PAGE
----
Extractive industries and Indigenous and local communities
This area of work explored the local sustainable development implications of relations between extractive industries, communities and the state, focusing on Arctic communities, particularly in Russia.
Principal researcher and team leader (biocultural heritage), IIED's Natural Resources research group
Oil, gas and mining development historically leading to loss of lands, livelihoods and community cohesion for Indigenous and local communities living close to the industrial activity. At the same time, these industries have also contributed to local socio-economic development in these regions.
The effectiveness and sustainability of local development in the context of such projects depends on the extent to which local expectations are satisfied, the minimisation and mitigation of negative environmental and social impacts, the equitable distribution of project benefits, and the opportunities for meaningful participation of local communities in decision-making. Public involvement can be hampered by people’s lack of awareness of their rights to participate in the development process.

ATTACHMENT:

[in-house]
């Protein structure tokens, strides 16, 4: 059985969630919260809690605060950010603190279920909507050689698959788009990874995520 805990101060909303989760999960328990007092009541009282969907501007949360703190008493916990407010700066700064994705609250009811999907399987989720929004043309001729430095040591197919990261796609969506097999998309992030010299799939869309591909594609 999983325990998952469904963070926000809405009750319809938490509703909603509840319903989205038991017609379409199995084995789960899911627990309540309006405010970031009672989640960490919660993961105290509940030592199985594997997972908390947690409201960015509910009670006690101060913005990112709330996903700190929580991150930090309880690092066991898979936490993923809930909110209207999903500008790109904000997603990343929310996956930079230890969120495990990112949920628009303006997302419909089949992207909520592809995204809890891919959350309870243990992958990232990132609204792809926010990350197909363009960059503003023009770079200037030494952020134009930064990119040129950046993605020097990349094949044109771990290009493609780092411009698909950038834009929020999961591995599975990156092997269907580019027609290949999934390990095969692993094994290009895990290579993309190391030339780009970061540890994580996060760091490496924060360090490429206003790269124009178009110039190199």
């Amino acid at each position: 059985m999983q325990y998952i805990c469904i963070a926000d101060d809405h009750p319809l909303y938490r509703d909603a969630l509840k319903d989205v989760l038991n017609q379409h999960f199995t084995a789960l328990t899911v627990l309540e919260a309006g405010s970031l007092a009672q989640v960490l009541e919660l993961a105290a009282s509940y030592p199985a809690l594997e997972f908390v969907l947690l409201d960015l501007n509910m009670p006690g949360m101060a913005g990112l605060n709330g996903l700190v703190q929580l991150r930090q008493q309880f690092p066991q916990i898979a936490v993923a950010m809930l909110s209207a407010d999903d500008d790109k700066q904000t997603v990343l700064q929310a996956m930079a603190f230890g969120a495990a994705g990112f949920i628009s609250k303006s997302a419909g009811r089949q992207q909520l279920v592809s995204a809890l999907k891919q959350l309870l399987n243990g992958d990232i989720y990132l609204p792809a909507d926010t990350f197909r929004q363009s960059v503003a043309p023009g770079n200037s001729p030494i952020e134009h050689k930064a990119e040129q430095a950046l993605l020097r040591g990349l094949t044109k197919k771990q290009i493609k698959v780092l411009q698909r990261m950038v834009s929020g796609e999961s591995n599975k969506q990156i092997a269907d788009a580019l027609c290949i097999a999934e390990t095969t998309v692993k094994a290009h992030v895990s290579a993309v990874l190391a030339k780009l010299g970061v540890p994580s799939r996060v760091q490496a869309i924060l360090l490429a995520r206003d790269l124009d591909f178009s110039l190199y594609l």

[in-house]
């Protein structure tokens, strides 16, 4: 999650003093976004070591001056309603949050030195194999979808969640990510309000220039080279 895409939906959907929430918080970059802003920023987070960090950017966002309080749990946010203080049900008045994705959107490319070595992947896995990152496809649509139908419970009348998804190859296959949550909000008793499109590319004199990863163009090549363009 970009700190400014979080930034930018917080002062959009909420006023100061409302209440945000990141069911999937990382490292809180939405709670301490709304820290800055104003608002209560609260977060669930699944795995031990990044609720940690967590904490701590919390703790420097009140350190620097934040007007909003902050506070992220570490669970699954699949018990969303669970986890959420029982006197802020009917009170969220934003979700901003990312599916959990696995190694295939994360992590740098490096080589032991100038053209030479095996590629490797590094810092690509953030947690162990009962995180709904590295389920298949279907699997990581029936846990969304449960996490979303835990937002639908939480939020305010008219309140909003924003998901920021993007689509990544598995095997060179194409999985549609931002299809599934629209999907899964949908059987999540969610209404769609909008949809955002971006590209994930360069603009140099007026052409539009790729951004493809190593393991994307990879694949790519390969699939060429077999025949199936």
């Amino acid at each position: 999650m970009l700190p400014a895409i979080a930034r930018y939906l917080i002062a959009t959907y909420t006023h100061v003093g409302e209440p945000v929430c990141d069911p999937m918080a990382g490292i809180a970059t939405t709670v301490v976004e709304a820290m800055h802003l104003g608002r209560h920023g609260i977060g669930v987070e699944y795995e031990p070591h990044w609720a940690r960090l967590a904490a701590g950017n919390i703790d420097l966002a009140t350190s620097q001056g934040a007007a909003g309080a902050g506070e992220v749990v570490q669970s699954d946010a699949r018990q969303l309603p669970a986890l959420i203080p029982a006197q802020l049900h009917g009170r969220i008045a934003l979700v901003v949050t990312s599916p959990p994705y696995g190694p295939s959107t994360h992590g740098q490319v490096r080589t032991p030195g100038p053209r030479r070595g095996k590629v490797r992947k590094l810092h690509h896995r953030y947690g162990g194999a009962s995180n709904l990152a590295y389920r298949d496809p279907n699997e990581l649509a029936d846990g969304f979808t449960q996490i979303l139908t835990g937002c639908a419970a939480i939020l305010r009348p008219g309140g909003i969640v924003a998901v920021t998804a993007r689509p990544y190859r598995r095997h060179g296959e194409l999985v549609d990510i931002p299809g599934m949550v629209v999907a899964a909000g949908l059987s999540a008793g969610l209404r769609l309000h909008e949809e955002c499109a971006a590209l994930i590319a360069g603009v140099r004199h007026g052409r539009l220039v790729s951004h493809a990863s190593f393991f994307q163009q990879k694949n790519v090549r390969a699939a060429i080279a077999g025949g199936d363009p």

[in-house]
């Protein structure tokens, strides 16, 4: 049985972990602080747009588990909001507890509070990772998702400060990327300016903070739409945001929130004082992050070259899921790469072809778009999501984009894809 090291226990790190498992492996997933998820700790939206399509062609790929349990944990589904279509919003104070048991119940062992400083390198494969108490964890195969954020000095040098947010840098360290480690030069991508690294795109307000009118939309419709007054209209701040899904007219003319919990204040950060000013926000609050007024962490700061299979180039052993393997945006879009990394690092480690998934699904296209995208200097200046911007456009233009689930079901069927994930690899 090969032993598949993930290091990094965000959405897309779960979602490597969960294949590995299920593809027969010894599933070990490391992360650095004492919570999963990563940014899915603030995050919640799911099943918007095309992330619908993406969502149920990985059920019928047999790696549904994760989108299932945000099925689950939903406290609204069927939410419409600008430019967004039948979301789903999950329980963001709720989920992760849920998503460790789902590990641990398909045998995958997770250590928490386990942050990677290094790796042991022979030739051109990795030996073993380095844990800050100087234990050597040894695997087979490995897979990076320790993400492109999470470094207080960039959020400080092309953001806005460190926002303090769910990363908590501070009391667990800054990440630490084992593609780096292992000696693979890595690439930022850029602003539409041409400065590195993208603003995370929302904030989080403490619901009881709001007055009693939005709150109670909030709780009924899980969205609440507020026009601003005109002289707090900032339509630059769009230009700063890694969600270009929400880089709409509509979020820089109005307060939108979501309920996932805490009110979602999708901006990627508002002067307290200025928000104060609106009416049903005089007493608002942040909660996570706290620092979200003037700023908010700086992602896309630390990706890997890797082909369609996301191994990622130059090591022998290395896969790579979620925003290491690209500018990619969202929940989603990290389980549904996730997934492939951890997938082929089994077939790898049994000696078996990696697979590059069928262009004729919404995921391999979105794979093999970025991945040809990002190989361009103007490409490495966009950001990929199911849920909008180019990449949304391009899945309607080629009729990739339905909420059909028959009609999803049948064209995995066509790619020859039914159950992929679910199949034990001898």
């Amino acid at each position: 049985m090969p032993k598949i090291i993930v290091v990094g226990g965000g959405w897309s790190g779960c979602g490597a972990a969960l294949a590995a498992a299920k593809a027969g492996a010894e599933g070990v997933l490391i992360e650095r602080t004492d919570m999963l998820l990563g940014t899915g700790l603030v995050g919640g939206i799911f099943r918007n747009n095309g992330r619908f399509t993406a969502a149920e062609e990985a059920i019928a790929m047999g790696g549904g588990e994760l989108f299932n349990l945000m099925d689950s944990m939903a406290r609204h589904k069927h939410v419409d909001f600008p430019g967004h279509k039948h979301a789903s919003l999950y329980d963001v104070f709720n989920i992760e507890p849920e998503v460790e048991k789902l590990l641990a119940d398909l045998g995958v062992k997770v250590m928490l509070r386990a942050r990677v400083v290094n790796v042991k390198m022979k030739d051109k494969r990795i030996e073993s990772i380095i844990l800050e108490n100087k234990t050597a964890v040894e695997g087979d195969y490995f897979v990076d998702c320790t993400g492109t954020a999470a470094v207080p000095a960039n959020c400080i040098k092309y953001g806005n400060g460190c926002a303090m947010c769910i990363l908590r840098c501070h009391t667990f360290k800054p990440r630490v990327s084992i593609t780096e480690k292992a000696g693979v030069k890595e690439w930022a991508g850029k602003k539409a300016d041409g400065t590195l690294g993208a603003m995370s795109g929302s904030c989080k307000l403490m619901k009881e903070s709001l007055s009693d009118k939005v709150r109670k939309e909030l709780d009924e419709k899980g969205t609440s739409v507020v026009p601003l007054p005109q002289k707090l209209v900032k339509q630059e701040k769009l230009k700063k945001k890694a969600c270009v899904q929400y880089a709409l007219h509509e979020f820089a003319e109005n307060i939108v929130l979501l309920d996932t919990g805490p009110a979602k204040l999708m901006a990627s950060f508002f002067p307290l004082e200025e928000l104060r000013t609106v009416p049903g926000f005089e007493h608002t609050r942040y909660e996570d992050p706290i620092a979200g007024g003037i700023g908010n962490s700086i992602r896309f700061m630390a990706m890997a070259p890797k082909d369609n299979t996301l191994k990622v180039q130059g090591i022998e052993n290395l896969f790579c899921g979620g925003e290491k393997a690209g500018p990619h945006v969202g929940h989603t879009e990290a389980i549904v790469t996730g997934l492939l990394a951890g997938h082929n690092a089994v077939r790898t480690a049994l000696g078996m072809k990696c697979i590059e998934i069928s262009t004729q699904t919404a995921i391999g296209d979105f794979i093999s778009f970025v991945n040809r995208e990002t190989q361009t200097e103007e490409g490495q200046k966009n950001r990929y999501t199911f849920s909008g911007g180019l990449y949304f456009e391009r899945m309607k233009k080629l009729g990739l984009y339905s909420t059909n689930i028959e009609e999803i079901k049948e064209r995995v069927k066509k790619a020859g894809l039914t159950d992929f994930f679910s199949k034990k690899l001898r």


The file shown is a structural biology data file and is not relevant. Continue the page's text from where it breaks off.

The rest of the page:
What IIED did
One area of the research explored the role of international norms and company self-regulation in framing relations between oil, gas and mining companies and Indigenous and local communities in Russia.
This analysis has particular relevance for the oil and gas industry and the nomadic reindeer herding communities of the Russian North, Siberia and the Far East. The conclusions focus on the role of anthropologists in these development processes.
The project also sought to facilitate communication between communities in different parts of the world who share similar experiences.
Special edition of Sibirica: the Journal of Siberian Studies on ‘The oil and gas industry, local communities and the state’ (2006) Co-edited by Emma Wilson (IIED) and Florian Stammler (Arctic Centre, University of Lapland)